“Damn it, he’s getting away!” Scrambling into the passenger seat of David’s Honda, Chase watched Steve Nolan’s Porsche zigzag through the afternoon traffic and zip around a corner. “Do you have any idea how long it took me to track that bastard down and convince him to come talk to us?”
“Yeah, about as long as it took me to ferret out his name in the first place.” David peeled out of their office parking lot, inundating the car with the smell of burning rubber. “Guess we should’ve tied him to the chair before we told him what we were really after.”
“You think?” She braced her arms on the dashboard as he squealed through a left turn. “I’ll keep that in mind. Not that it’ll do us any good if you lose him.”
She didn’t have time for this shit. The client wanted results. Yesterday. Yet, even if they caught up with Nolan, then what? How the hell could she make him talk?
Like an idiot, she had guaranteed her client she’d clear his name. But without the information Nolan refused to give her, the investigation was dead. And she’d been so close. Now she’d have to return the client’s deposit—money she needed to keep her struggling PI business afloat.
Just once, couldn’t things go right? No, that’d be too much to ask.
Brakes squealed. Horns blared.
“Jesus,” she snapped. “That was a red light you just ran. Are you deliberately trying to kill us?”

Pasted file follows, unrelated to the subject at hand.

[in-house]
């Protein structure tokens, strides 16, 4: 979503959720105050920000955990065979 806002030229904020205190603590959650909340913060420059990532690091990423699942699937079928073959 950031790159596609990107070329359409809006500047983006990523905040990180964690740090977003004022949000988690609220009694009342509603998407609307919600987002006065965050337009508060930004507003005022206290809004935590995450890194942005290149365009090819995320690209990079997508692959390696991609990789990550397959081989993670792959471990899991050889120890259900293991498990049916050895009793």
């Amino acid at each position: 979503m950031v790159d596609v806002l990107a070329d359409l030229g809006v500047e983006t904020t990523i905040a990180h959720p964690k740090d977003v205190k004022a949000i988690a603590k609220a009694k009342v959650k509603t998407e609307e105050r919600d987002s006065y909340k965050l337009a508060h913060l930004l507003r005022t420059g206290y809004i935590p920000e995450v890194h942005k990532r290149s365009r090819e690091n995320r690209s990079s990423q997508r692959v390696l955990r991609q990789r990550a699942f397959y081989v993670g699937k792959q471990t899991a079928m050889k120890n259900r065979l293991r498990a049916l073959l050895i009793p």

“You told me not to lose him,” he said, swerving out of the path of a car. “If I’d stopped for the light, we would have.”
“My bad.” She shot him a dirty look. “Just don’t scrunch us. Okay?” Turning back to the window, she scanned the traffic. “There! Two blocks up. Looks like he’s turning right at the light.”
Nolan suddenly whipped across three lanes of traffic and headed for the freeway.
“He’s seen us. Hit the gas. If we lose sight of him again, we’re screwed.” When he didn’t respond, she groaned. “You can’t turn into a wuss on me now. Come on, damn it, punch it.”
He cursed but stomped on the gas. The car shot forward, zipped around a truck, and darted into the right lane—just as an elderly man stepped into the street from between two parked cars.
“Look out!” She held her breath, prayed.
David slammed on the brakes. The Honda screeched to a halt, but it was too late. The old man bounced off the right front fender, crumpling out of sight.
“Oh, my God.” She jumped from the car and rushed to the man’s side. “I’m sorry. God, I’m so sorry.”
His face was pale and pinched with pain, his eyes closed. His left leg stuck out at an odd angle, obviously broken. But at least he was alive.
Weak with relief, she sank to her knees beside him. “Everything’s going to be okay,” she promised, though she didn’t like the look of his aura. It was faint, a pale gray tinged with a hint of muddy blue.
David hurried over, talking on his cell phone.
“If that’s nine-one-one,” she said. “Tell them to hurry.”
“They said their ETA’s five minutes.” He snapped his phone shut. “Christ, Chase, I’m sorry.”
She shook her head. “It was more my fault than yours.”
The old man’s eyes fluttered open then widened as he stared up at her. A look of triumph flashed over his worn, pain-contorted features. “Chase?” he asked in a clipped British accent. “Would you be Chase Alcott, the private detective? With an office three blocks down?” She nodded. “Splendid,” he said. “I was on my way to see you.”
She blinked. “You were? What did—” The question died on her lips as the man’s eyes rolled back in his head. “Shit.”